The second panel opens the compartment for the brains of the smart TV, a separate Android set-top box, a Docooler A5X Plus Mini 4K HD TV Box connected to a dedicated HDMI port. The compartment also has a power output and IR in/out port for powering and controlling the set-top box.

Should you want to swap out the box for something like an Amazon Fire TV or Google Chromecast, there's ample room to do so. But without a USB port for power, there's no way to get the set working short of running a cable from one rear compartment to the other. The second compartment also has audio terminal outputs for connecting external speakers.

Smart Features

The Cosmos 40-inch TV is sold as an Android Smart TV, but in reality, it is a basic outdoor TV with a separate Android TV box preinstalled, the aforementioned Docooler A5X Plus Mini 4K HD TV Box. Evervue's set runs Android 7.1, but this is in a separate device from the TV, so there's a bit of an unwritten asterisk next to the company's claims that the Cosmos is a smart TV.

This also means that the Cosmos TV comes with not one, but two remote controls. One is for basic TV functionality such as changing channels and volume, while the second is for navigating the Android TV menus.

The box has some strange quirks, as well. For starters, even though the TV supports 4K, the streaming box doesn't appear to do so. Whether I streamed through YouTube or other sources, a support issue with the VP9 video codec meant that the best I could do was 1080p, so your 4K options may be limited.

Navigating menus and entering text is also a pain. Due to the limitations of Android TV 7.1, you enter text with an on-screen keyboard; the model we received offers no voice interaction. And the way it handles keyboard navigation is excruciatingly slow, requiring a distinct button press simply to move from one key to the next. This, combined with an awkward keyboard layout, makes entering text something to actively avoid.

Even worse, on-screen navigation frequently involves attempting to highlight the correct icon or button, without an easy way to tell what is actually highlighted. There is, however, a cursor button, which allows you to use an on-screen cursor and move it with the directional buttons on the remote.

The Cosmos 40-inch TV is sold as an Android smart TV, but in reality, it is a basic outdoor TV with a separate Android TV box preinstalled.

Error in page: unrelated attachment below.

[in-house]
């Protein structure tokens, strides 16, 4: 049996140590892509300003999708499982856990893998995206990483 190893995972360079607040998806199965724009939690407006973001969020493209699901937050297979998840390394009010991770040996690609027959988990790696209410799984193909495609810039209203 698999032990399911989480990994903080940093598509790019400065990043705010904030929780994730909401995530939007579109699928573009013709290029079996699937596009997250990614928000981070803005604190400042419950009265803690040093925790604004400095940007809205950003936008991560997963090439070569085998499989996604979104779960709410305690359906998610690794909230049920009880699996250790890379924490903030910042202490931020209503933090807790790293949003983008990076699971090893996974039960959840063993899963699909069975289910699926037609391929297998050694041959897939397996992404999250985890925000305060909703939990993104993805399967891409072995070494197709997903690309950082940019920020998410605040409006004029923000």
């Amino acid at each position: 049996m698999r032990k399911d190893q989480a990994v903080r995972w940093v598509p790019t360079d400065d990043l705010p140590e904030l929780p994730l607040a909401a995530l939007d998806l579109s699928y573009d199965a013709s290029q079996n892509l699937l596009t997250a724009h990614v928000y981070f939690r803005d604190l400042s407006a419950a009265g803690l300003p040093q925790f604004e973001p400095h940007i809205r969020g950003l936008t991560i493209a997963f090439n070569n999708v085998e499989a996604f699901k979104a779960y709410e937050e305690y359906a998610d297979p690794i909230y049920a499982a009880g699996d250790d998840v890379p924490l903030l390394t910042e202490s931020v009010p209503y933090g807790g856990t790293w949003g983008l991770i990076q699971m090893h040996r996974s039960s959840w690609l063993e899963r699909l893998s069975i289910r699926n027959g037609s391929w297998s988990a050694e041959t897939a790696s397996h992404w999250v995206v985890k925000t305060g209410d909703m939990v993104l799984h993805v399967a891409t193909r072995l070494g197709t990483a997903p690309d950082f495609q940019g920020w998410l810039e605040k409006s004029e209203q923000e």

Neither of the input options is particularly convenient or intuitive, and when I attempted to turn off a feature in Google's terms and services, it was like playing Russian roulette. I was left pressing buttons in a fruitless attempt to highlight and toggle an on-screen button. In the end, I lost the game, accepting the privacy policy without being able to deactivate an unwanted feature.

MORE: SunBrite TV Signature Series 55-inch Outdoor TV - Full Review and ...

Because the streaming box uses what appears to be Android for a mobile device rather than Android TV, I was unable to search the way I wanted. By default, TV-specific apps aren't shown, and compatibility issues popped up more than once.

Admittedly, many of these issues result from the Android box rather than the television itself, but because the box adds the advertised smart TV functionality, there's no real separation between the two.


The Cosmos has a 40-inch panel with an anti-glare coating and scratch-resistant glass.

Any discussion of performance on an outdoor TV needs to include some big disclaimers. First and foremost, the TV simply isn't made for the sorts of viewing conditions found in your living room or our testing lab. Designed for use in partial sunlight, outdoor displays ramp up the brightness and use special filtering layers on top of the usual LCD stack to cut down glare and provide optimal visibility in sunlit conditions.

When viewed in our testing lab under normal lighting, the Cosmos TV looks over-illuminated, and viewing scenes from Spider-Man: Homecoming looked both oversaturated and slightly blown out. But this is normal for outdoor TVs, which have to compensate for the additional sunlight you get outside that you wouldn't see in the average living room. However, get the set outdoors in the shade on a sunny day, and the display suddenly looks much better. We'll discuss outdoor performance in a moment, but first, the lab results.

The display reproduces an impressive 99.86 percent of the sRGB gamut, which is better than showings from last year's SunBriteTV Veranda (97.9 percent) and some other TVs in the 40- to 50-inch range, like the TCL Roku 43-inch 43S403 (99.3 percent). However, the Sony Bravia XBR-43X800E edged just a bit ahead of the Cosmos (achieving 99.9 percent).

The boosted backlight was ideal for viewing the set in the afternoon sun.